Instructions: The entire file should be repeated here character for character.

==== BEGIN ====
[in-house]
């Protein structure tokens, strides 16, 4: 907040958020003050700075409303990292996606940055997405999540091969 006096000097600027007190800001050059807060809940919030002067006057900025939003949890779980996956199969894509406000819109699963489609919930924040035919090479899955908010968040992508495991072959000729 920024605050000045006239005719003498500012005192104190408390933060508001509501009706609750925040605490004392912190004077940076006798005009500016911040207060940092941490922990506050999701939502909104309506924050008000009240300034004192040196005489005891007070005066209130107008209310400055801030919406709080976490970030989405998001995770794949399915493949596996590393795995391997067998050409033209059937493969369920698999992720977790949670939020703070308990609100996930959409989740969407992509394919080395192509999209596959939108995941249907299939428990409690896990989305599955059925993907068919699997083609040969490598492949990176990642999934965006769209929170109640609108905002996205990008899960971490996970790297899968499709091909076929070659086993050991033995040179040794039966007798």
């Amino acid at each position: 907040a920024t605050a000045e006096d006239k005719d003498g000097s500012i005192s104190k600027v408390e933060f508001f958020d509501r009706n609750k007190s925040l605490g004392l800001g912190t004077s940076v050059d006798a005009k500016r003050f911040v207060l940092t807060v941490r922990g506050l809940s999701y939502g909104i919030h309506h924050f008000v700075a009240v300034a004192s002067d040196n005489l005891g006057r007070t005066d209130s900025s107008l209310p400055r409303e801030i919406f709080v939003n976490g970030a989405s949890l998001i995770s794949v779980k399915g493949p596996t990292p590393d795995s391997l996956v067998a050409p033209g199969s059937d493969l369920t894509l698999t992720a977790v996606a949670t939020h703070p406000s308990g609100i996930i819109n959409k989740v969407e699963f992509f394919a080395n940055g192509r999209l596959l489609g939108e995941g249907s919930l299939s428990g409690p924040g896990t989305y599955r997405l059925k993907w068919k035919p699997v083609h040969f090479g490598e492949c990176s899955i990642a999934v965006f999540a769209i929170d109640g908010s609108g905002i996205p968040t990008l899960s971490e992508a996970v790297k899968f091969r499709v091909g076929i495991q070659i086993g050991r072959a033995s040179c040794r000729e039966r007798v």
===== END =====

[in-house]
């Protein structure tokens, strides 16, 4: 907040958020003050700075409303990292996606940055997405999540091969 006096000097600027007190800001050059807060809940919030002067006057900025939003949890779980996956199969894509406000819109699963489609919930924040035919090479899955908010968040992508495991072959000729 920024605050000045006239005719003498500012005192104190408390933060508001509501009706609750925040605490004392912190004077940076006798005009500016911040207060940092941490922990506050999701939502909104309506924050008000009240300034004192040196005489005891007070005066209130107008209310400055801030919406709080976490970030989405998001995770794949399915493949596996590393795995391997067998050409033209059937493969369920698999992720977790949670939020703070308990609100996930959409989740969407992509394919080395192509999209596959939108995941249907299939428990409690896990989305599955059925993907068919699997083609040969490598492949990176990642999934965006769209929170109640609108905002996205990008899960971490996970790297899968499709091909076929070659086993050991033995040179040794039966007798």
């Amino acid at each position: 907040a920024t605050a000045e006096d006239k005719d003498g000097s500012i005192s104190k600027v408390e933060f508001f958020d509501r009706n609750k007190s925040l605490g004392l800001g912190t004077s940076v050059d006798a005009k500016r003050f911040v207060l940092t807060v941490r922990g506050l809940s999701y939502g909104i919030h309506h924050f008000v700075a009240v300034a004192s002067d040196n005489l005891g006057r007070t005066d209130s900025s107008l209310p400055r409303e801030i919406f709080v939003n976490g970030a989405s949890l998001i995770s794949v779980k399915g493949p596996t990292p590393d795995s391997l996956v067998a050409p033209g199969s059937d493969l369920t894509l698999t992720a977790v996606a949670t939020h703070p406000s308990g609100i996930i819109n959409k989740v969407e699963f992509f394919a080395n940055g192509r999209l596959l489609g939108e995941g249907s919930l299939s428990g409690p924040g896990t989305y599955r997405l059925k993907w068919k035919p699997v083609h040969f090479g490598e492949c990176s899955i990642a999934v965006f999540a769209i929170d109640g908010s609108g905002i996205p968040t990008l899960s971490e992508a996970v790297k899968f091969r499709v091909g076929i495991q070659i086993g050991r072959a033995s040179c040794r000729e039966r007798v």